Reducing “stress” on your HVAC equipment this spring.

With spring finally starting to approach it is a wonder just how hot it may get this summer. Will we have a overly hot summer, or more milder temps? Hard to say, but after this last winter my money is on the long hot summer.

With April being a month dedicated to stress awareness I thought what better way than to look at something you may not expect would suffer from stress. Your indoor comfort is directly affected by the stress your HVAC equipment and ductwork will be up against this spring and summer. To help reduce the stress on not only your equipment but on your sanity and pocket book here are some steps to take.

Change or clean your filter.

One of the simplest and cheapest ways to help directly reduce the stress your equipment will be facing. These long cold winters keep our houses closed up and furnaces running constantly. Spring cleaning is the perfect time to get your filters checked, changed, or cleaned.

Beware of overly price filters that promise high capture rates without doing your research. If you have a 1” filter we recommend the fiberglass disposable and addressing allergy concerns with RGF lights. For 5” filters you should stick with Honeywell or Air Bare filters. And for most electronic models they require a thorough cleaning every 1-3 months depending on your space. Some of the newer models require cleaning and replaceable filters that need to be changed regularly.

Uncover your units

OK, first off it is rare that we would ever tell you to cover your units. Certain locations and commercial locations, but typically outdoor units are built to be outdoors. The problem with covering them is that they make a great home for a local family of mice or rodents. Rodents who like to snack on the insulation of wiring inside the condensing units.

Unblock your vents

Thankfully it is time for spring cleaning which means decluttering and cleaning things out. We recommend by starting with things that have piled over supply and return vents. The easier the air can move through a system the less stress on the unit, and the overall happier with your equipment you will be. The necessary stress has many monetary issues as well. If you do want to close vents in rooms you do not use, check to see if there is a damper in the ductwork as opposed to just closing the grill. Switching the dampers in the majority of cases better diverts airflow at the source.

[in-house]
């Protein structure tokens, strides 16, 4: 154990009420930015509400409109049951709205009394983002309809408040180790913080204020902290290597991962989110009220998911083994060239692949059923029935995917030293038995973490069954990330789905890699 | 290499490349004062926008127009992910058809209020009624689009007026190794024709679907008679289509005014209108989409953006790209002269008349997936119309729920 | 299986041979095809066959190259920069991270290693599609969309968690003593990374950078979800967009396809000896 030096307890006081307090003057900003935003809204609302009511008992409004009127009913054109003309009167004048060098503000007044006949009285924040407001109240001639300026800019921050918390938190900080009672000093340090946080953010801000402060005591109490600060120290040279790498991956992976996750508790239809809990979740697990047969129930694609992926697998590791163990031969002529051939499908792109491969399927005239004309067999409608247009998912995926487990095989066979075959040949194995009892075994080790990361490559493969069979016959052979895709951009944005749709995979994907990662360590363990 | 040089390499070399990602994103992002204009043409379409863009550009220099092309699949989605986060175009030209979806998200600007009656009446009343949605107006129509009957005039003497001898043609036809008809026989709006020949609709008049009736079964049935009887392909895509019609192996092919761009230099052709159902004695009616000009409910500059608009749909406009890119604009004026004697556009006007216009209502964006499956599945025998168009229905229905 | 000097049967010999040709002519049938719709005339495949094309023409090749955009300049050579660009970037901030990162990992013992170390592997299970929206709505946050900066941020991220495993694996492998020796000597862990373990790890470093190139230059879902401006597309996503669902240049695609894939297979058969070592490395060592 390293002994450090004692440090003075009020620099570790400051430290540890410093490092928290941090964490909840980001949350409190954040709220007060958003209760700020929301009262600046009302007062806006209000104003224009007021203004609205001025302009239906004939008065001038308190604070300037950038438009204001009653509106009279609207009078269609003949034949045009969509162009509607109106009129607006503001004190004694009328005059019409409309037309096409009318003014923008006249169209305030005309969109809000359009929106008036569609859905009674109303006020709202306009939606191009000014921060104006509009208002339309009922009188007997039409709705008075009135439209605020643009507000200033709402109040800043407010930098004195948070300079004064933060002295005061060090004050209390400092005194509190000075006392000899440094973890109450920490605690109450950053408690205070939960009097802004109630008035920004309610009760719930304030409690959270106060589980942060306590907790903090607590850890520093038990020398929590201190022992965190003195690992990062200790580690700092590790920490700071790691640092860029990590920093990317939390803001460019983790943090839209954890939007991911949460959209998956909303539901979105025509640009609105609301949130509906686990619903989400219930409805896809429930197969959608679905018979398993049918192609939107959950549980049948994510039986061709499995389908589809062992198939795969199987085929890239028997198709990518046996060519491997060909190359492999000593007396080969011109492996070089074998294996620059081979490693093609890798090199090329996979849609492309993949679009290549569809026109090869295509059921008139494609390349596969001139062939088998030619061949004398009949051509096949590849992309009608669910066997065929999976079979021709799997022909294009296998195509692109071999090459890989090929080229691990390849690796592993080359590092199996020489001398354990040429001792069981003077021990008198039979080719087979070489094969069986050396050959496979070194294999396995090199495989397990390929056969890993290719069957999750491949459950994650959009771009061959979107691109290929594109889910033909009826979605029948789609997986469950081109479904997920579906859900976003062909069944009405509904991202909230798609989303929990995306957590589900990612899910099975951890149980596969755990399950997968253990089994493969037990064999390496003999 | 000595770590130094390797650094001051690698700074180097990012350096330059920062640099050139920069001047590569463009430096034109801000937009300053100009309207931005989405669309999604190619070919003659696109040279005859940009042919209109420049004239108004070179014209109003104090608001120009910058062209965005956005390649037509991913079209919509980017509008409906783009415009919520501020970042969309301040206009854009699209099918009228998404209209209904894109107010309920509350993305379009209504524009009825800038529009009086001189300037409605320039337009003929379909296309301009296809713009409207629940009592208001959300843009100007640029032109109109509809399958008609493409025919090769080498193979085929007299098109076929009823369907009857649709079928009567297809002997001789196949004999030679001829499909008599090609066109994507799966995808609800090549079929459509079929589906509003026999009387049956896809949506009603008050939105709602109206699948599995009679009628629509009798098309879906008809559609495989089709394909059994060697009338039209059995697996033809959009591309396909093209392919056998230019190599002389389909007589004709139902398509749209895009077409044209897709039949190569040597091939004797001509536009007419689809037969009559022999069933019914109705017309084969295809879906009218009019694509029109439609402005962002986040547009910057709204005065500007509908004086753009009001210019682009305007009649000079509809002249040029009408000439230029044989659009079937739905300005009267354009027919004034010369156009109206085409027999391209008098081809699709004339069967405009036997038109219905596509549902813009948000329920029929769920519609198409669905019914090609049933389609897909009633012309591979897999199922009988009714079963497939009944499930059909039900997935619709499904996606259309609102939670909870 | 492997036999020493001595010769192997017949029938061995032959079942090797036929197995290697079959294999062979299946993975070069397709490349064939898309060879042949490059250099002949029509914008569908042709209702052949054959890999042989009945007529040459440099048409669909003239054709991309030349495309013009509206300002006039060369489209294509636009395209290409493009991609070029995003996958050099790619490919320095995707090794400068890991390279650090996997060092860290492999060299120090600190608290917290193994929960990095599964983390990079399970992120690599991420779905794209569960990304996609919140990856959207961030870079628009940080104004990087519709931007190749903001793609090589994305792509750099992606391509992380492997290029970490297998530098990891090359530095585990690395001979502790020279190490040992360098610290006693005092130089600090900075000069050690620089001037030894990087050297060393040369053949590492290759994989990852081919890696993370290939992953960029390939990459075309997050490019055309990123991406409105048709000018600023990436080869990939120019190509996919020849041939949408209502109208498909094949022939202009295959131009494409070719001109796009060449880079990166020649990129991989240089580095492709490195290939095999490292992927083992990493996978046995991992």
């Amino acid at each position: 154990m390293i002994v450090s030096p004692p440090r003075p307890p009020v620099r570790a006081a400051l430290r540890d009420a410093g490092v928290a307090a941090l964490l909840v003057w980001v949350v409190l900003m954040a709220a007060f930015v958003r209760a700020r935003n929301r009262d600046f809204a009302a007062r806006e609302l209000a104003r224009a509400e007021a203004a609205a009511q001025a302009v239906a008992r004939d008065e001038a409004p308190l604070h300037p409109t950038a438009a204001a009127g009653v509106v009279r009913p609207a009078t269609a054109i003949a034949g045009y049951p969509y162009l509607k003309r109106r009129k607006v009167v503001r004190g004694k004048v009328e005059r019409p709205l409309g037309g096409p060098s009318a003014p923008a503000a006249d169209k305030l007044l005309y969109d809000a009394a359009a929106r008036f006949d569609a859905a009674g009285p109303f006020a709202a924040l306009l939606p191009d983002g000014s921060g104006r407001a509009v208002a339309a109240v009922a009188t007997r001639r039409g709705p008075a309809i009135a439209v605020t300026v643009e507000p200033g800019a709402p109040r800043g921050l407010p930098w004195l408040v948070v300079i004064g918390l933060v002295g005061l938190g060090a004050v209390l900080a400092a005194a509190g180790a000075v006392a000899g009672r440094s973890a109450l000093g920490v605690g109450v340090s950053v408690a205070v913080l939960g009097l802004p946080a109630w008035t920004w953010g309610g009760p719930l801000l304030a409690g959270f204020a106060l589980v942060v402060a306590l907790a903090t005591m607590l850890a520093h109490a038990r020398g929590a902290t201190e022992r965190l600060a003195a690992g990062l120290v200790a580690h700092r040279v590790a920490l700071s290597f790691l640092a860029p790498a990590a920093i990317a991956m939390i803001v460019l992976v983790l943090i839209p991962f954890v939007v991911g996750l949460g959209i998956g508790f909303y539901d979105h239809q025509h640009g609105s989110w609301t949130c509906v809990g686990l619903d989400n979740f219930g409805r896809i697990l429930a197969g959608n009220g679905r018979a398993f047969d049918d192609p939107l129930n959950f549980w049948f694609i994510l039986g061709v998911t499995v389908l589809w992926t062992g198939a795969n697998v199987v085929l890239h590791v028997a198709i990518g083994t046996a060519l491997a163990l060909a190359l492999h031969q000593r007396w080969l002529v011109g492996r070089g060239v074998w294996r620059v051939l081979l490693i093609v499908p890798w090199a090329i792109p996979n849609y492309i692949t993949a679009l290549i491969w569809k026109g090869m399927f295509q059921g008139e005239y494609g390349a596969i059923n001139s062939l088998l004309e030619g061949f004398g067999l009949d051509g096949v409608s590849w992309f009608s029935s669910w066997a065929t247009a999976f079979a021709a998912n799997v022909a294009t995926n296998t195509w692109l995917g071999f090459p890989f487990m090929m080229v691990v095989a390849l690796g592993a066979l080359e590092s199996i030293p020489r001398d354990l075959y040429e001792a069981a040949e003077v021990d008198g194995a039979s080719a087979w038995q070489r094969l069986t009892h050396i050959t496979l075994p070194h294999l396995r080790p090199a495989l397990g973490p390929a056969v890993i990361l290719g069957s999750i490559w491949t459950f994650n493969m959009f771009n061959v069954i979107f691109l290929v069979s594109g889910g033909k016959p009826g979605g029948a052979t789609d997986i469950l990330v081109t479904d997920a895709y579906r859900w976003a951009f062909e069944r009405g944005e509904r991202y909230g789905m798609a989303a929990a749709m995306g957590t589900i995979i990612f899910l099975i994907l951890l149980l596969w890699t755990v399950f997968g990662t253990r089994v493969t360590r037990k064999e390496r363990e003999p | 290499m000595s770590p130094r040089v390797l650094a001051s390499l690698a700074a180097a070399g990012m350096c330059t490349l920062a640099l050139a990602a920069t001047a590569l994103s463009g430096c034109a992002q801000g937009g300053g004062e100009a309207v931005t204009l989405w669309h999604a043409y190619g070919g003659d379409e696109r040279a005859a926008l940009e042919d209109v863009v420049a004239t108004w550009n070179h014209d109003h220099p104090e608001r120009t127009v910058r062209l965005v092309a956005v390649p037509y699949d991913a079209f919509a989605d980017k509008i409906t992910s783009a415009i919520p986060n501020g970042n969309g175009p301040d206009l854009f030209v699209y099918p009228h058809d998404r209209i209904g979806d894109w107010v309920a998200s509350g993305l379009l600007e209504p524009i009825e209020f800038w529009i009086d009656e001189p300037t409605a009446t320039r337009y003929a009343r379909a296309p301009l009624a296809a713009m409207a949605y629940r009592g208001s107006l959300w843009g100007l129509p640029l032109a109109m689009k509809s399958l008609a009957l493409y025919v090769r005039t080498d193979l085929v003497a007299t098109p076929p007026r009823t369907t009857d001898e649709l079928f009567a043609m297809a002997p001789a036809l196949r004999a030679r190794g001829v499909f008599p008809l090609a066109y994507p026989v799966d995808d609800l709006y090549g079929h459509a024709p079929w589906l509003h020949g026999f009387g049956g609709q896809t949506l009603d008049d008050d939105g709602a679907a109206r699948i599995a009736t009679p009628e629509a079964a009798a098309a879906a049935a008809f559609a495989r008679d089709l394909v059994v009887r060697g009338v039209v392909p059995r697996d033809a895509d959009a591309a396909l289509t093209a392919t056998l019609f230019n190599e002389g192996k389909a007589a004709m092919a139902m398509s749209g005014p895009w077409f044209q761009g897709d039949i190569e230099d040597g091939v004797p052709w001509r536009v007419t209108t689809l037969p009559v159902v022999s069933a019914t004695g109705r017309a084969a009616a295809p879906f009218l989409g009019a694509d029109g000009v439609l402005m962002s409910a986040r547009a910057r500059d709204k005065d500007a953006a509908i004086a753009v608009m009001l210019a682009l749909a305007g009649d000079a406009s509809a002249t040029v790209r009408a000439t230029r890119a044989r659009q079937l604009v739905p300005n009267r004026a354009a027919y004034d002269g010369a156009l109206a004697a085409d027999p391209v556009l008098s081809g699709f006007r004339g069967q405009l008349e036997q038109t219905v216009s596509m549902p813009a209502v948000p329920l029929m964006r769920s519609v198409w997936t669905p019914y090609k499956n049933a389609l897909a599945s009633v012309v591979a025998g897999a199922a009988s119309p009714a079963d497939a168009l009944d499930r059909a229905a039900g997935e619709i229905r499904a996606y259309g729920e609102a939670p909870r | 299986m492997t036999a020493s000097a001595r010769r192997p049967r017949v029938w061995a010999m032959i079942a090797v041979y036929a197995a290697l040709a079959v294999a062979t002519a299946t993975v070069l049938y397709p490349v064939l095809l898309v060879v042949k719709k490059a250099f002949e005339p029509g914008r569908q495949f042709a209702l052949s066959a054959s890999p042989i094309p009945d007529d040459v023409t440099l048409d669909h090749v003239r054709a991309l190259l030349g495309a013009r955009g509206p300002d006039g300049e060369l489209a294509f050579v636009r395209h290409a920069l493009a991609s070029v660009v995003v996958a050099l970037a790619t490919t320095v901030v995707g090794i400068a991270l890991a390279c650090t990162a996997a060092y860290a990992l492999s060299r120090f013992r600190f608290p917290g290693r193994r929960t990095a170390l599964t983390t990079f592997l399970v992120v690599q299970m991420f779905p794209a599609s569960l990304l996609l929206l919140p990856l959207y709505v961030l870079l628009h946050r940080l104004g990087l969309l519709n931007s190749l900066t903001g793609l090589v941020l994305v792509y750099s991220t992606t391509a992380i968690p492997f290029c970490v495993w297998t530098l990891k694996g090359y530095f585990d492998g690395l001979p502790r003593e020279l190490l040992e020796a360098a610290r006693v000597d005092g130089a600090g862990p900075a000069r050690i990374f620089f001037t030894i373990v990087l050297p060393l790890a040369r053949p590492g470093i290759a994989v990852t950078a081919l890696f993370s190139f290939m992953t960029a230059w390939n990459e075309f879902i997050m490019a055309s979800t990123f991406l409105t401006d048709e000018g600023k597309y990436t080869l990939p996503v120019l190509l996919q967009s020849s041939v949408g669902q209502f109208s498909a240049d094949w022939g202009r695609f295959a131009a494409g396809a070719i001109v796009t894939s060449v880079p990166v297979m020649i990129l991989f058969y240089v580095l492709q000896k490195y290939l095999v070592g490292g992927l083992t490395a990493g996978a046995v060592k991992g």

Once it gets a bit warmer, clean the coils

Taking a hose to your outdoor units at home or at work is a bring stress reliever for your equipment. The outdoor coils are vital for the transfer of heat from inside to outside. Which is what makes air conditioning a reality. These outdoor coils have many small groves air must travel through. Grooves perfectly sized to get packed with derbies, pollens, and vegetation. The more build up on the equipment the worse off the system will be.

Now these are all things you can do yourself, and we do recommend it. We also recommend that you get things looked at professionally once a year. During a professional inspection and efficiency adjustment we can ensure the equipment is on the right track for the upcoming season. As well as point out ways that you can improve on comfort and system performance. We are excited to show those savvy clients interested how to get the most out of their systems this summer.  Just give us a call!

Technical Corner: Why De-Humidify?

Many clients ask this question during the oft en rainy late spring and early summer. They want to know not only if they should be running de-humidifiers, but what are the risks if they do not and which systems and settings are the best. Good questions, so why not delve into the matter right now so that everyone can benefit from our suggestions?